FOX Business: Capitalism Lives Here
The markets zoomed higher for the second day in a row as traders grew more confident that the Fed will continue its bond-buying program for some time to come.
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The Dow Jones Industrial Average jumped 150 points, or 1%, to 14910, the S&P 500 gained 15.2 points, or 0.96%, to 1603 and the Nasdaq Composite climbed 28.3 points, or 0.85%. to 3376.
Wall Street is getting its mojo back. At least for now.
After a brutal week, and a tough session on Monday, the markets posted big gains Tuesday and Wednesday.
"While momentum could see the sell-off intensify in the near term, the pull-back should provide attractive entry points for risk assets," David Folkerts-Landau, chief economist at Deutsche Bank wrote to clients. "We continue to see long-term upside for equities as the global recovery gains momentum and expect the S&P 500 could be 25% higher by end-2015."
On the economic front, the Commerce Department said the U.S. economy grew at an annualized rate of 1.8% in the first quarter, down from a previous estimate of 2.4%. Economists expected the economy to expand at a rate of 2.4% in the first three months of the year. Market participants also paid close attention to public comments from Richmond Federal Reserve President Jeffrey Lacker. Lacker said the central bank is not "anywhere near" paring back its vast bond-buying program, according to news reports.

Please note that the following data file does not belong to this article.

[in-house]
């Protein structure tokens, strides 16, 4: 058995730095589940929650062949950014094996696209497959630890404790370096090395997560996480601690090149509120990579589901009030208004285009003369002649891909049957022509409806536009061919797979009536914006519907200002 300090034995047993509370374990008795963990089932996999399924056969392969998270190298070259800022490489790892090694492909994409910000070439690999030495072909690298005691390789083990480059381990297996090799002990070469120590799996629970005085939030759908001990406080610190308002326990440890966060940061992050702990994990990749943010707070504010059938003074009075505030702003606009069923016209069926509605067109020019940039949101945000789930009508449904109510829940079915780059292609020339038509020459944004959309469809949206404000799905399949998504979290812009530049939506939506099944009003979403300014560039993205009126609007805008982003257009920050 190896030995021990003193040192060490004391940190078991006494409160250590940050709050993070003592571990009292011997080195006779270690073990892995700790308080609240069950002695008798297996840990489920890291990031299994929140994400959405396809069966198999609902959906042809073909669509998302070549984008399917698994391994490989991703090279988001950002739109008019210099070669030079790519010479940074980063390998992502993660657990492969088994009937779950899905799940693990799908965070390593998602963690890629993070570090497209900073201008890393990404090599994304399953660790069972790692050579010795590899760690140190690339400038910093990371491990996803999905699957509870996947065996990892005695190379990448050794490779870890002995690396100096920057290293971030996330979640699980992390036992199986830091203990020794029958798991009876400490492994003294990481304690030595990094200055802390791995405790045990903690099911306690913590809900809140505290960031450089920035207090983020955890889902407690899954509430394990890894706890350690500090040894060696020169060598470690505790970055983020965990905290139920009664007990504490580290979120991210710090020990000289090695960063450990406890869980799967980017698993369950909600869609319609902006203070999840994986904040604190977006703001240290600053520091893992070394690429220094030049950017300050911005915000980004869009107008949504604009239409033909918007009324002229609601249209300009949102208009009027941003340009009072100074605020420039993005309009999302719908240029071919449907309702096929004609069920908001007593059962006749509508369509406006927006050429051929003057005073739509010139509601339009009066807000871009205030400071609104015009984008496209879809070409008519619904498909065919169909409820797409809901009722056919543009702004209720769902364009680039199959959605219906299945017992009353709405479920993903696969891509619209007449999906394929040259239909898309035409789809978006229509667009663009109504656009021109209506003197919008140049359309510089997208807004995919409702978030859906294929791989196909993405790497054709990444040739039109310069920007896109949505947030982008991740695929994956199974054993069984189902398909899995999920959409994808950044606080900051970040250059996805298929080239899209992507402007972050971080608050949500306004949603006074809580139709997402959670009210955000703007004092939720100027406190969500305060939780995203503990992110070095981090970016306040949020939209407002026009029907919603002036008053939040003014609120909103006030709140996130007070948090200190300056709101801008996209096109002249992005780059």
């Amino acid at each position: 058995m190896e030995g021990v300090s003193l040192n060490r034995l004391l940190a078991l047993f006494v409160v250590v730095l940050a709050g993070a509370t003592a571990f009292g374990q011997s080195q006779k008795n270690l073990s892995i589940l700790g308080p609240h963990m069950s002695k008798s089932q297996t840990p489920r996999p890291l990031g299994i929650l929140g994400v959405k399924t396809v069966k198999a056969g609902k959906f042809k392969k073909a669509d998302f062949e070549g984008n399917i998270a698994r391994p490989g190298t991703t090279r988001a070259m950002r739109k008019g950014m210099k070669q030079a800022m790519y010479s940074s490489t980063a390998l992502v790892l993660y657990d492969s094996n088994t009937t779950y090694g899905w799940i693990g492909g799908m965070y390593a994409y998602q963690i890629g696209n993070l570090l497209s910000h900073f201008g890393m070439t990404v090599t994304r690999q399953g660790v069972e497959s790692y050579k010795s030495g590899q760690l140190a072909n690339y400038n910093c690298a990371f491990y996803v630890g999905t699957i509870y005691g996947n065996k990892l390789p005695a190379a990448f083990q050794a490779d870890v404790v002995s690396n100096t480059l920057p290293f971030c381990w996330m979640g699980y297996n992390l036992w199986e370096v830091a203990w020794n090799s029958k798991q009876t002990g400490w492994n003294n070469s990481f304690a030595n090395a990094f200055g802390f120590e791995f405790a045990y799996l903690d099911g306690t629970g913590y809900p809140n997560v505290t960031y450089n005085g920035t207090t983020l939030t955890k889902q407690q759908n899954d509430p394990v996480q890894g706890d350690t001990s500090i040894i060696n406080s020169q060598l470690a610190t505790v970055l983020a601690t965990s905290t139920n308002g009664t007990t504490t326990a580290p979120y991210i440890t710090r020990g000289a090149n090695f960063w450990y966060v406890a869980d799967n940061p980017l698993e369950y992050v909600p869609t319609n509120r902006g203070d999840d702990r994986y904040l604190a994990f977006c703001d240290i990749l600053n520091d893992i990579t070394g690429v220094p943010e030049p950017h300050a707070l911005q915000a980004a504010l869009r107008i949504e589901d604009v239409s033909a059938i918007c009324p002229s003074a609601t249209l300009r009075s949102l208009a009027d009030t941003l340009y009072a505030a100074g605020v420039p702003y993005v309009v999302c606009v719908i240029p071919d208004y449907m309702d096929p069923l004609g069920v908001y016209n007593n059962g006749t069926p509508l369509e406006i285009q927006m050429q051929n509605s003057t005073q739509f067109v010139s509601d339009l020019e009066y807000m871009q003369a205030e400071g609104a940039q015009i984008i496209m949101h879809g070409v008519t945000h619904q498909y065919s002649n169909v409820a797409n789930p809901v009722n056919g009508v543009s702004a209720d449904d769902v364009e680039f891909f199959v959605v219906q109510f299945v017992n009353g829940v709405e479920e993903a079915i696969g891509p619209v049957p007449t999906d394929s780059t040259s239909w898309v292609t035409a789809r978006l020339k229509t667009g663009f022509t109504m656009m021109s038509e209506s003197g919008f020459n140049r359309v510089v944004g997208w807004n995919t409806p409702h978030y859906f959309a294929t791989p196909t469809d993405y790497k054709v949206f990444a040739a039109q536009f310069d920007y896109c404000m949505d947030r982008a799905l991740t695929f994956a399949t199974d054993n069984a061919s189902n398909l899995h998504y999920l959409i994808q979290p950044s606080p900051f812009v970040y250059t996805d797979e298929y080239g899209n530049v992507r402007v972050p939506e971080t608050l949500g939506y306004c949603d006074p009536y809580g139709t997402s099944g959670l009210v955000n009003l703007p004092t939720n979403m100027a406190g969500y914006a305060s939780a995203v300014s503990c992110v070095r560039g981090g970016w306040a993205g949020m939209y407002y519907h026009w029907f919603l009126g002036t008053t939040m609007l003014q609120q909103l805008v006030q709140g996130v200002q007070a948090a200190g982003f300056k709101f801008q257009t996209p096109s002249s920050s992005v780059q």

Elsewhere, gold prices tumbled to their lowest level since August 2010. The benchmark contract skidded lower by $45.30, or 3.6%, o $1,230 a troy ounce.
"Despite the recent calm in sentiment, price action in gold ... provides a tangible signal that Fed tapering concerns persist," analysts at Nomura wrote to clients.
Oil rose 18 cents, or 0.19%, to $95.50 a barrel. Wholesale New York Habor gasoline dipped 0.25% to $2.731 a gallon.
In corporate news, General Mills (NYSE:GIS) posted quarterly profits that matched expectations, but a full-year outlook that missed the Street's expectations.
The Euro Stoxx 50 rallied 2.2% to 2600, the English FTSE 100 jumped 1% to 6165 and the German DAX climbed 1.7% to 7942.
In Asia, the Japanese Nikkei 225 sold off by 1% to 12834, and the Chinese Hang Seng soared 2.4% to 20339.